“Nocturne with Cat and Spider” by Douglas Woody Woodsum

Douglas Woody Woodsum


When you live alone, there’s no one to holler
(no mother or father, no uncle or aunt)
none to mind if you wander away from the dishes
away from the oil bill and unanswered mail
and stand in the light of the door to the icebox
and take the last can of beer. No one will holler
(no sister or brother, no nephew or niece)
when you go outside on the porch after dark
and leave the screen door ajar, so the flies of late April
find the crumbs on the table or die in the coffee cup
left there since noon. No one will holler,
“It’s snowing up north; you should wear your slippers
and your old wool cap, or this time you’ll catch it,
and then you’ll be sorry,” when you live alone.
When you’re still on the porch and it’s well after midnight,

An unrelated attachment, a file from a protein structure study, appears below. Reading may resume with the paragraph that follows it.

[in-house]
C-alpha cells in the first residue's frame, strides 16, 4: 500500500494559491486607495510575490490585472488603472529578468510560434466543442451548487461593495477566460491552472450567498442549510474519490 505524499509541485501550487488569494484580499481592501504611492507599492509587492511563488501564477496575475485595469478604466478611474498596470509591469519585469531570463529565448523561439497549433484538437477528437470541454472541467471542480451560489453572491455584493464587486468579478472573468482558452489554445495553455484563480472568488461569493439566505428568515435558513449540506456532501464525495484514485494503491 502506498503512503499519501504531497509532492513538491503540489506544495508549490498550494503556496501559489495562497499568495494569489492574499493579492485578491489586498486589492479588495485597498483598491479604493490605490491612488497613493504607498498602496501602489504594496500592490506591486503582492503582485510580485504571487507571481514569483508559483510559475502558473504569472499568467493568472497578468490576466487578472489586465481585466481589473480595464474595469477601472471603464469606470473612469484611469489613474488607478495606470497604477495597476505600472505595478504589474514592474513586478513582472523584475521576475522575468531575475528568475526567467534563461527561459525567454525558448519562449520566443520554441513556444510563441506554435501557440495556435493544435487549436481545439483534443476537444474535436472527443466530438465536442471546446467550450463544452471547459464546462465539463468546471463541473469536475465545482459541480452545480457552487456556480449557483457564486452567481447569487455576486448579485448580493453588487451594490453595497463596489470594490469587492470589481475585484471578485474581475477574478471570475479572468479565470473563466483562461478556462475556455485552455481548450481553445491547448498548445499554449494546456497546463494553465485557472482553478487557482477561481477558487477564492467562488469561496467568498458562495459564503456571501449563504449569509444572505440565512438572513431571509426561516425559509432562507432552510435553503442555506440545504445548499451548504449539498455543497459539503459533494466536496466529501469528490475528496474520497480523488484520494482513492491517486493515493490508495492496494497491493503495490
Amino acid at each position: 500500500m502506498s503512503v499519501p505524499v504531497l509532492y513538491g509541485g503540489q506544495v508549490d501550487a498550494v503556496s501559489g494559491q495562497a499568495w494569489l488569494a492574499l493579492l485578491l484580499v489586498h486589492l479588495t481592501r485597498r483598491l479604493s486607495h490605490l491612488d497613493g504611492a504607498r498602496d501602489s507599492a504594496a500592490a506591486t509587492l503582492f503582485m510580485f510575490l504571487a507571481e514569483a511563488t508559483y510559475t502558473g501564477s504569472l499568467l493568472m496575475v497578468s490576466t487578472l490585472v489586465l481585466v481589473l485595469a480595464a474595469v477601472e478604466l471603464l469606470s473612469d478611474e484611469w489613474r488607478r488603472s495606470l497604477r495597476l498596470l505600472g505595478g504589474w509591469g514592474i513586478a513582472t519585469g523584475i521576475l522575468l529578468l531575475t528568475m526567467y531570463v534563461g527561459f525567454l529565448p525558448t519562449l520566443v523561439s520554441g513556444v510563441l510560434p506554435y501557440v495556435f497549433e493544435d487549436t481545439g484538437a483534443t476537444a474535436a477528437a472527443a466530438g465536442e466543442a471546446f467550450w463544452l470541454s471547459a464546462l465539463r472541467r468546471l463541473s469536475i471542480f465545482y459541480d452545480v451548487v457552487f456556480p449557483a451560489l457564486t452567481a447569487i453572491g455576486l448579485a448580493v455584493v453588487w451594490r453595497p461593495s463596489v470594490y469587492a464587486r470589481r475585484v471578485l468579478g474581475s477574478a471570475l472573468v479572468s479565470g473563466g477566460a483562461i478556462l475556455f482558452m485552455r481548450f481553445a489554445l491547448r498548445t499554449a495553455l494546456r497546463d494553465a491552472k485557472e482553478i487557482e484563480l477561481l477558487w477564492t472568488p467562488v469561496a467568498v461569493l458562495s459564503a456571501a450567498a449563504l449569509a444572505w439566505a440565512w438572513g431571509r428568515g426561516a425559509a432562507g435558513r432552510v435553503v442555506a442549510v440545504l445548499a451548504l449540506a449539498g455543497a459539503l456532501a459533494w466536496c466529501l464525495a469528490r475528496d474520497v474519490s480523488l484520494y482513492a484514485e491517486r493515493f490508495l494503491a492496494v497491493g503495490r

your cigarette lighter is the only sound,
till you hear a cat yowling, and you hope it is mating,
when you live alone. No half-grown son or grown-up
daughter, no spinster cousin or husband or wife
will say, “That stuff will kill ya,” then turn
and walk away. No one will sit beside you
and watch the slow spider spin silk from the railing
that surrounds the porch. And no one else will ponder
why it spins in the evening when the last threat of frost
makes your breath look like smoke. No one will whisper,
(no lover who wonders why you aren’t in bed)
“It’s nice out here; do you mind if I join you?
Or would you rather be left alone?”

from Rattle 29, Summer 2008

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